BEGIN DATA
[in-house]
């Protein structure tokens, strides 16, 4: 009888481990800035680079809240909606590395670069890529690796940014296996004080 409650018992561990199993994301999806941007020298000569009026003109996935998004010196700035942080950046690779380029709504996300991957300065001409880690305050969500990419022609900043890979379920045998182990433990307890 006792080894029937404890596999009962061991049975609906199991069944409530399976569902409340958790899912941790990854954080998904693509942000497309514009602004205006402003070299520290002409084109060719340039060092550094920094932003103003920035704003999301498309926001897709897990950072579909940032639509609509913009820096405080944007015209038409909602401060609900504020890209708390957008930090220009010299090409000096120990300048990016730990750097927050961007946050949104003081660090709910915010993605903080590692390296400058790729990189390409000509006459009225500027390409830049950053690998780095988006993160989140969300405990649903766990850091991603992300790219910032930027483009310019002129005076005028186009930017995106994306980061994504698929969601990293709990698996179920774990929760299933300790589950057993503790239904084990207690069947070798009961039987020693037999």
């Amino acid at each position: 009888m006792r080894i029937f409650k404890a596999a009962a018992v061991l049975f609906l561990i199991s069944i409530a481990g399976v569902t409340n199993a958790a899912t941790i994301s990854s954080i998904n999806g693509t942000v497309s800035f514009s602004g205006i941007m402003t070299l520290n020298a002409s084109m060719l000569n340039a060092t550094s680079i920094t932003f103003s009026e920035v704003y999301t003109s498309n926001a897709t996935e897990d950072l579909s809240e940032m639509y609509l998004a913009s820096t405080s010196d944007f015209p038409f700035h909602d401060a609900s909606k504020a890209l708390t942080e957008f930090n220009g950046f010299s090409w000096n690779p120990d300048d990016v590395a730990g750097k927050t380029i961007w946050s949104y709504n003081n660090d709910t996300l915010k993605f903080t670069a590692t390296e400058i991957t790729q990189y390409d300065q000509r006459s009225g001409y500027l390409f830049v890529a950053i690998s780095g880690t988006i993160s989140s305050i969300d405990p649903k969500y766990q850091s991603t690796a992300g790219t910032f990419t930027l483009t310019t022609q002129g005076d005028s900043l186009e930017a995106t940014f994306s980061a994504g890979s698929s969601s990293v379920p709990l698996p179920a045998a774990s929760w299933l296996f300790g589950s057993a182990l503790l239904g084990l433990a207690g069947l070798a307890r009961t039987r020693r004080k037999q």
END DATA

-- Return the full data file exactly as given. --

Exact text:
[in-house]
């Protein structure tokens, strides 16, 4: 009888481990800035680079809240909606590395670069890529690796940014296996004080 409650018992561990199993994301999806941007020298000569009026003109996935998004010196700035942080950046690779380029709504996300991957300065001409880690305050969500990419022609900043890979379920045998182990433990307890 006792080894029937404890596999009962061991049975609906199991069944409530399976569902409340958790899912941790990854954080998904693509942000497309514009602004205006402003070299520290002409084109060719340039060092550094920094932003103003920035704003999301498309926001897709897990950072579909940032639509609509913009820096405080944007015209038409909602401060609900504020890209708390957008930090220009010299090409000096120990300048990016730990750097927050961007946050949104003081660090709910915010993605903080590692390296400058790729990189390409000509006459009225500027390409830049950053690998780095988006993160989140969300405990649903766990850091991603992300790219910032930027483009310019002129005076005028186009930017995106994306980061994504698929969601990293709990698996179920774990929760299933300790589950057993503790239904084990207690069947070798009961039987020693037999």
């Amino acid at each position: 009888m006792r080894i029937f409650k404890a596999a009962a018992v061991l049975f609906l561990i199991s069944i409530a481990g399976v569902t409340n199993a958790a899912t941790i994301s990854s954080i998904n999806g693509t942000v497309s800035f514009s602004g205006i941007m402003t070299l520290n020298a002409s084109m060719l000569n340039a060092t550094s680079i920094t932003f103003s009026e920035v704003y999301t003109s498309n926001a897709t996935e897990d950072l579909s809240e940032m639509y609509l998004a913009s820096t405080s010196d944007f015209p038409f700035h909602d401060a609900s909606k504020a890209l708390t942080e957008f930090n220009g950046f010299s090409w000096n690779p120990d300048d990016v590395a730990g750097k927050t380029i961007w946050s949104y709504n003081n660090d709910t996300l915010k993605f903080t670069a590692t390296e400058i991957t790729q990189y390409d300065q000509r006459s009225g001409y500027l390409f830049v890529a950053i690998s780095g880690t988006i993160s989140s305050i969300d405990p649903k969500y766990q850091s991603t690796a992300g790219t910032f990419t930027l483009t310019t022609q002129g005076d005028s900043l186009e930017a995106t940014f994306s980061a994504g890979s698929s969601s990293v379920p709990l698996p179920a045998a774990s929760w299933l296996f300790g589950s057993a182990l503790l239904g084990l433990a207690g069947l070798a307890r009961t039987r020693r004080k037999q």